Executive bonuses: Who, what, when, where and why?

Whether you are a prosecutor, contract specialist, scientist, anthropologist , journalist or simply a parent questioning a naughty child, the 5-Ws (plus an “H” for how) are necessary to get at, you hope, the truth.

More often than not, the who, what, when and where can be established. The last one, why, is often tougher sometimes because the serial killer is too sick to know, or your 12-year old really doesn’t know why he threw that rock through your next door neighbor’s window or decided to paint your family’s beloved cat red.

Friday’s column was about the government’s bonus program for career executives. The who, what, when and where are matters of record. Agencies reported who got bonuses, how much they were worth and, to some extent, why a majority of the executives were rated outstanding but not why so many didn’t get the top honors. And cash.

What the records don’t always (sometimes never) show is why some agencies (Transportation, Agriculture, Homeland Security, Nuclear Regulatory Commission and Energy) give out more awards than others. And why the value of the awards ($14,700 to $12,120) is higher in some places (Justice, Treasury, Agency for International Development and Education) than others.

Slightly more than 71 percent of all career SES executives received outstanding ratings, which is the good news. The downside is that 29 percent didn’t. Which means, what? And why?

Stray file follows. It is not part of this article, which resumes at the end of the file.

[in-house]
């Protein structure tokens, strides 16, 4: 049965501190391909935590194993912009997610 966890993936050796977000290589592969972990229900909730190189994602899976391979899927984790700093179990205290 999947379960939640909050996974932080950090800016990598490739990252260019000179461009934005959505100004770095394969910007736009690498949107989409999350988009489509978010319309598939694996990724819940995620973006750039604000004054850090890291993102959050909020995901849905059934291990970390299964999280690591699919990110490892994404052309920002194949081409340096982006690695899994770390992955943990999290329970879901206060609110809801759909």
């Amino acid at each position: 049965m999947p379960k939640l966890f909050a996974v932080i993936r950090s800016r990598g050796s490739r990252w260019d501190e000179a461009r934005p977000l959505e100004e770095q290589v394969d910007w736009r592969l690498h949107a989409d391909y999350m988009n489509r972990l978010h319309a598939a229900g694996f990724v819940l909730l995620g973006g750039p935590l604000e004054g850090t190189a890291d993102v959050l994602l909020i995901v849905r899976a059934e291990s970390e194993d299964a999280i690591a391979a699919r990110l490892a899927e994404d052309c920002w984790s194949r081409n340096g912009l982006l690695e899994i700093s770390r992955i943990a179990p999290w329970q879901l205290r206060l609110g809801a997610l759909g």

In the column, I admitted (lamented) that I had never been given the coveted Employee of the Month award that many others have won. Several times, in fact. A long-time reader took pity and created an award, just for me. My first. Probably last. Thanks, Dixie, for that.

Here’s what several readers had to say about the executive bonus program:

“Good column (Oct. 4) , focusing on the frequent bonuses SESers get every year, but in GSA at least, the other half of that story is how small the “bonus pool” gets every year for all the other employees who are career and not in the SES. It ends up that employees who perform at the highest levels, get very little money to reward them, despite the percentage. The percentage of a small pool is a small mount of money, like crumbs being parceled out on a butcher block.

See what the management guidance was in FY 2015; we are now having performance appraisals submitted for FY 2016 but the same reduction in bonus money pool amounts year after year ever since the 2010 GSA Las Vegas scandal penalizes the exceptional employees and will likely mean we get more crumbs than real ‘bread.'” — non-SES career GSA employee

I worked for Treasury (retired recently). The article on pay; SES average of $170,000 and average bonus of $10,000, sure sounded good. I received Outstanding Ratings as an SES yet I never received a bonus over $7,000. Now don’t get me wrong. $7,000 is not bad, but when I see that many received $13,000, I can’t help but recall the leadership saying that the $7,000 was the best they could do, well it makes me think bad thoughts. It would have been nice to be part of that $170,000 average pay club too, yet alas, I was not even close.

Anyway, though I’m retired, I loved serving my government, I would do it again in a heartbeat. It’s not always about the money, though when I see what my peers may have been getting, I feel like I was on the short end of the chain.” — Call Me George

employee-award-causey-650

“It’s been a while since I’ve written, but know I’ve continued to enjoy your
column and upon reading today’s, well, I couldn’t let the lack of
acknowledgement from your previous employer not recognizing you as employee
of the month go by unnoticed. On behalf of the reading public (I’m quite
sure they agree me), I offer the attached.

“Have a fabulous day. — D.C.

Nearly Useless Factoid

By Michael O’Connell

Harley Quinn and the Joker were the two most searched for Halloween costumes on Google this year.

Source: Google Trends

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